Since you're asking - advice on how to smartly adapt to corporate culture

By code-R | Friday, 20 Jul 2018 has partnered with code-R to bring you examples of challenges faced at work and practical advice to empower yourself and others.

Disinherited Heiress: I have a confession to make. I’m about to start a new job, but I only got it through family connections and I don’t really know what I’m doing. Before you judge me - I have worked before, but my previous working life was a whole other kettle of fish.

My dad and his brothers are tycoons and run our family business. Some of my cousins and I decided to join them, and I’ve worked for most of my career with my dad, uncles and cousins. There was always tension within the family over which side should have more control over the business and the family’s finances, but my dad and his brothers always seemed to keep things balanced.

Then, just last month dad decided to resign his position on the board of directors and live out his retirement on some beach in the Caribbean. He was too proud to admit to me that his brothers had forced him out, but my uncles also told me I was no longer needed and that I would subsequently lose access to the family accounts – so I know something was up.

There wasn’t anything I could do, and I had to find some way to earn a living. Luckily, the family name and my work experience opened doors to a managerial position at an SME. They seemed to think that a tycoon’s daughter like me could help build their business. But I’ve never worked in a place where the decision-makers weren’t all related to each other, and I’m worried they’re going to see me as a fraud and get rid of me. Help!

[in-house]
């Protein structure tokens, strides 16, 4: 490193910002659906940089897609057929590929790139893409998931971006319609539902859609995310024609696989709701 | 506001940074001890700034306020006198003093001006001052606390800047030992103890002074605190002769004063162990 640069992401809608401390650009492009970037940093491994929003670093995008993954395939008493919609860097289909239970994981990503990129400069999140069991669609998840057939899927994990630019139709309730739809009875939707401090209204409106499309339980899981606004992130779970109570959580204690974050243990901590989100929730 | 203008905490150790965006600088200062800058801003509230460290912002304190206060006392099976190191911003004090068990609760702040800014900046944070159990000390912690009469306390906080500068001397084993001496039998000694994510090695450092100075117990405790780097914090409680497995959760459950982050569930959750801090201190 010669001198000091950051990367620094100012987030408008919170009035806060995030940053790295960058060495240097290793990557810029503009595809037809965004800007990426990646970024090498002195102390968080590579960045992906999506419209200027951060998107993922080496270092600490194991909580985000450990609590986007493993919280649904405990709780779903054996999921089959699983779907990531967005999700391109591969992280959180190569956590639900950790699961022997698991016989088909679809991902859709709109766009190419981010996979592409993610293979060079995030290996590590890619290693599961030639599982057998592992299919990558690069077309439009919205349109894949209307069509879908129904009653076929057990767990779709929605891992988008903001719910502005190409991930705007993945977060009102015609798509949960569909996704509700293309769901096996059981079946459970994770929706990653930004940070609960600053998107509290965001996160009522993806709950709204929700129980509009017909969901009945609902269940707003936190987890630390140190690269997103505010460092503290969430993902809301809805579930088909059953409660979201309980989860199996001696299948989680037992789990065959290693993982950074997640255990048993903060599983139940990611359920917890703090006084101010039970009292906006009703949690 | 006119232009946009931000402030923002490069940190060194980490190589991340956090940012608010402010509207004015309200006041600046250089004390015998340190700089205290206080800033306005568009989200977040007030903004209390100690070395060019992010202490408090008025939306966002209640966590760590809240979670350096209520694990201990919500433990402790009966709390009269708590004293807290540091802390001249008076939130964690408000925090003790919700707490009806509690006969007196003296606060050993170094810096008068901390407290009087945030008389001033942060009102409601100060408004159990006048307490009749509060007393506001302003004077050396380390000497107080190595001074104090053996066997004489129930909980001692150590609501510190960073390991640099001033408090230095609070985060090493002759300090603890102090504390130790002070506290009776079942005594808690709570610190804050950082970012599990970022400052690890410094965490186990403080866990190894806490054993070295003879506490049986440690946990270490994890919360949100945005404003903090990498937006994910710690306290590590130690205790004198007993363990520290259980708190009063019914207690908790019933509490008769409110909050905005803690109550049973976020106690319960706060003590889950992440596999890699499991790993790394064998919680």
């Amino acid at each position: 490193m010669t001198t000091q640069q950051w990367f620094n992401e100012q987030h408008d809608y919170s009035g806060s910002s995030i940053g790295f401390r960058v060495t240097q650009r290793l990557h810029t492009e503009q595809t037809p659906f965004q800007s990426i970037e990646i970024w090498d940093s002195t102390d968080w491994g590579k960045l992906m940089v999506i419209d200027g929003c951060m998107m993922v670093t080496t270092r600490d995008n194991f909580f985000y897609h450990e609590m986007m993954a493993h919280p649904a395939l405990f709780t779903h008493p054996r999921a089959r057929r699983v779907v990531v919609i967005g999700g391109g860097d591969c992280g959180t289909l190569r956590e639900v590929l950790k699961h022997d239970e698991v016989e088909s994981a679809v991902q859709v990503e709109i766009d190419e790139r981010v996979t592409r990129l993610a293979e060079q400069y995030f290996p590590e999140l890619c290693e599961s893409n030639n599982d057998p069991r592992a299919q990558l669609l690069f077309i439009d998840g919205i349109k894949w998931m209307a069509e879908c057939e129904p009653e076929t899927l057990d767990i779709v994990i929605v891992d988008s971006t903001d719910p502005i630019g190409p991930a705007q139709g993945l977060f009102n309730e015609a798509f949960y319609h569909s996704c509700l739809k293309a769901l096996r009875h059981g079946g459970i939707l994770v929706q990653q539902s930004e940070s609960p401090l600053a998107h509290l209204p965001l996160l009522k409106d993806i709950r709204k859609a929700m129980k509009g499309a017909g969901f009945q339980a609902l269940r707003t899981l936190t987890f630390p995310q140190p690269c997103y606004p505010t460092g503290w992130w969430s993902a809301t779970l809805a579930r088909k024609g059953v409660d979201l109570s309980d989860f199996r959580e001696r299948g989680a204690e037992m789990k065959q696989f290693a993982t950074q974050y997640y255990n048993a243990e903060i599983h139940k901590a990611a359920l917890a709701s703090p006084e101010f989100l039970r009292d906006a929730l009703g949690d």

code-R: High five! No, seriously. I rather applaud your tenacity. I must admit, my first instinct upon skimming the opening to your letter was to roll my eyes at having to read the oh-so-difficult struggles of yet another spoilt rich brat. Happily, you’re not that at all, as your willingness to work, even in unfamiliar territory, shows.

Your first step is to make the unfamiliar familiar. Get to know your new corporate culture. Just as your family’s company is the combination of its members’ beliefs, behaviours and practices, so too is your new company. You don’t have the advantage of knowing your colleagues as relatives (isn’t that a relief?), but you can get to know them if you pay attention.

Corporate culture elements include a company’s vision, values, practices, people, narrative and sense of place. Some aspects might be more overtly defined, but most will be implied, so you’ll have to work things out through being mindful and developing your own awareness.

Mindfulness is regulating attention in a disciplined way. Focus your mental energy, and operate in the present. Consciously identify clues for each corporate culture element in turn, and pay attention to every single detail in every single interaction. How do people dress, speak, and act? What do their words reveal about their attitudes? How do they tend to interact with each other, and what can their workflow systems tell you about implied mutual values?

As your awareness grows, you’ll learn how to align yourself with intention to their culture. You’ll better understand their expectations and motivations so you can mindfully reflect the same, and make decisions they’ll see as effective. This will give you a solid foundation to thriving functionally within your new company so you can learn to keep evolving professionally, and inherit your own potential.

Escaping nepotism and being forced to adapt might turn out to be the best thing that could happen to your career.




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Corporate Culture empowerment

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